Forests around the world are losing the vertebrate animals that help to keep them alive, according to a new report by the World Wildlife Fund and the Zoological Society of London.
The authors of the report, titled “Below the Canopy,” looked at data for 268 species of reptiles, mammals, amphibians, and birds between the years of 1970 and 2014. They found that the average species declined by 53%, a sharp drop that could lead to extinction in the decades ahead.
Among the four groups of animals, birds fared the best, but still faced an overall decline.
The disappearance of vertebrate animals has consequences throughout ecosystems, and could ultimately undermine that health and stability of forests, according to the report.
“[Animals] perform pollination, seed dispersal, herbivory, and other crucial roles that affect natural regeneration and, importantly, carbon storage,” the report says. “Notably, in the vast forests of South America and Africa, the carbon locked in forests would decline if large birds and primates, in particular, were lost.”
“These animals ensure that the seeds of the most carbon-dense trees are dispersed and without them the less carbon-dense trees would dominate,” the report continues. “When animals are lost from forests these vital functions are lost with them, with severe implications for forest health, the climate, and more than a billion humans who depend on forests for their livelihoods.”
The report documents the factors driving the decline of vertebrate animals. Deforestation, caused largely by extractive industries, land clearance for agriculture, and wildfires, has significantly reduced the available habitat for animals, deprived them of food sources, and exposed them to health threats.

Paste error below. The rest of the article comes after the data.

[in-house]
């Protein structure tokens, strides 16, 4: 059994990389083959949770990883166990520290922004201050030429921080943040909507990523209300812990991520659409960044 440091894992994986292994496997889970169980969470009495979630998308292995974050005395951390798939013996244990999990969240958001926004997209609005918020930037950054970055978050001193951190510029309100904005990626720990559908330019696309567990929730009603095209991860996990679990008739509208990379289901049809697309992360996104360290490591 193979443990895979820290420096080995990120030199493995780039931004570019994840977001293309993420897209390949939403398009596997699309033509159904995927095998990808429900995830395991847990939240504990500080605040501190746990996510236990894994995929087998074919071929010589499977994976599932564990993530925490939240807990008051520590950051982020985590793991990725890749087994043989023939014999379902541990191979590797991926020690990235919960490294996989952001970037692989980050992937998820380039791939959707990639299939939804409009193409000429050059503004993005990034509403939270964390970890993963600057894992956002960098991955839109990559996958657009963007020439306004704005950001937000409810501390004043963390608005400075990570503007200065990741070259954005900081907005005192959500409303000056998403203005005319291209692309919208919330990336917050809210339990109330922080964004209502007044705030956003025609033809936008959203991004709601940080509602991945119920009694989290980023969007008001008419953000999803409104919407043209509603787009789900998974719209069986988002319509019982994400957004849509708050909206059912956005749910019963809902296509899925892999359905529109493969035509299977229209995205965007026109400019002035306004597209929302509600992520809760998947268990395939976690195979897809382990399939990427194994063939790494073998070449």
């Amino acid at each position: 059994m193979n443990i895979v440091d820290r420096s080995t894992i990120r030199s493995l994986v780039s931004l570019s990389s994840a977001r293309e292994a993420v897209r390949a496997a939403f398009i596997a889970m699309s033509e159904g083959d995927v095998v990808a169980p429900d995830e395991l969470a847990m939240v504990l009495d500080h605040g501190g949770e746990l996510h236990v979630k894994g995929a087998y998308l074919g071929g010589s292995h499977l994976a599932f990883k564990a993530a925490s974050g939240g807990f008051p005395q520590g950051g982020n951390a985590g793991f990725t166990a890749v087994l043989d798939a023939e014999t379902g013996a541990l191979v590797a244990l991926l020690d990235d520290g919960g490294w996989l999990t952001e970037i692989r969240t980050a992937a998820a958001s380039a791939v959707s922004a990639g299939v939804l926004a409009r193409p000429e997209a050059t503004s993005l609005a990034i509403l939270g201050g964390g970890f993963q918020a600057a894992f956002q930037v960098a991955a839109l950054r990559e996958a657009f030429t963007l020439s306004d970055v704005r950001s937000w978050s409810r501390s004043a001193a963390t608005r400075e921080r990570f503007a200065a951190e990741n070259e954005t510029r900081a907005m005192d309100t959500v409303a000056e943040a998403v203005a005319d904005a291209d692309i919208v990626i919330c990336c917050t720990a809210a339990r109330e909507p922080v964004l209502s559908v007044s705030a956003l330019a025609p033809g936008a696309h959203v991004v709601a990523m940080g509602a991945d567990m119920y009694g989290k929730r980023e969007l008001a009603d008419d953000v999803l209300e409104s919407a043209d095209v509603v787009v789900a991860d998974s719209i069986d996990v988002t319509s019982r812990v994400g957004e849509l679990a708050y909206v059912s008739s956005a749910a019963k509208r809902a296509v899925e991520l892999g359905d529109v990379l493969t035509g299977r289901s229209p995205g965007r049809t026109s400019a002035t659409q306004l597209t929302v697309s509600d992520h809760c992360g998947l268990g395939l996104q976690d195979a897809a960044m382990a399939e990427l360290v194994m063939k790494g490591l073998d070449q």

This May 8, 2018 photo released by the Brazilian Environmental and Renewable Natural Resources Institute (Ibama) shows an illegally deforested area on Pirititi indigenous lands as Ibama agents inspect Roraima state in Brazil's Amazon basin.
During wildfires, for example, animals can suffocate or burn to death, and their habitats get ruined.
Globally, the world lost 29 million acres of trees in 2018, the fourth highest amount lost in a year since the Global Forest Watch began monitoring worldwide tree coverage in 2001. More than 502,000 square miles worth of trees — larger than the size of South Africa — were destroyed between 1990 and 2006. An estimated 46% of all trees, meanwhile, have been cut down since humans began clearing forests.
After years of recovery, the Amazon rainforest is undergoing rampant deforestation. Since the election of President Jair Bolsonaro, deforestation has surged by 80% in the country.
Animals are also being harmed by climate change, invasive species, disease, and violence by humans.
When mining companies clear forests for passageways to transport minerals, they often come into deadly conflict with animals.
Climate change, meanwhile, is multifaceted in that it comprises so many threats — worsening droughts, increasing temperatures, intensifying storms, and rising sea levels.
A recent report found that 1 million animal and plant species could go extinct in the decades ahead because of climate change.
The WWF report looks at vertebrate species, but invertebrates are similarly plummeting around the world, primarily because pesticides and other chemicals are indiscriminately sprayed.
The authors call for urgent action to reverse this decline and ask world leaders to adopt a biodiversity framework in 2020 that protects forest and other animals.
“Forests are home to well over half the world’s land-based species and are one of our most important carbon sinks,” the report says. “If we are to reverse the decline in biodiversity worldwide and avoid dangerous climate change then we need to safeguard the species that live in forests and keep them healthy.”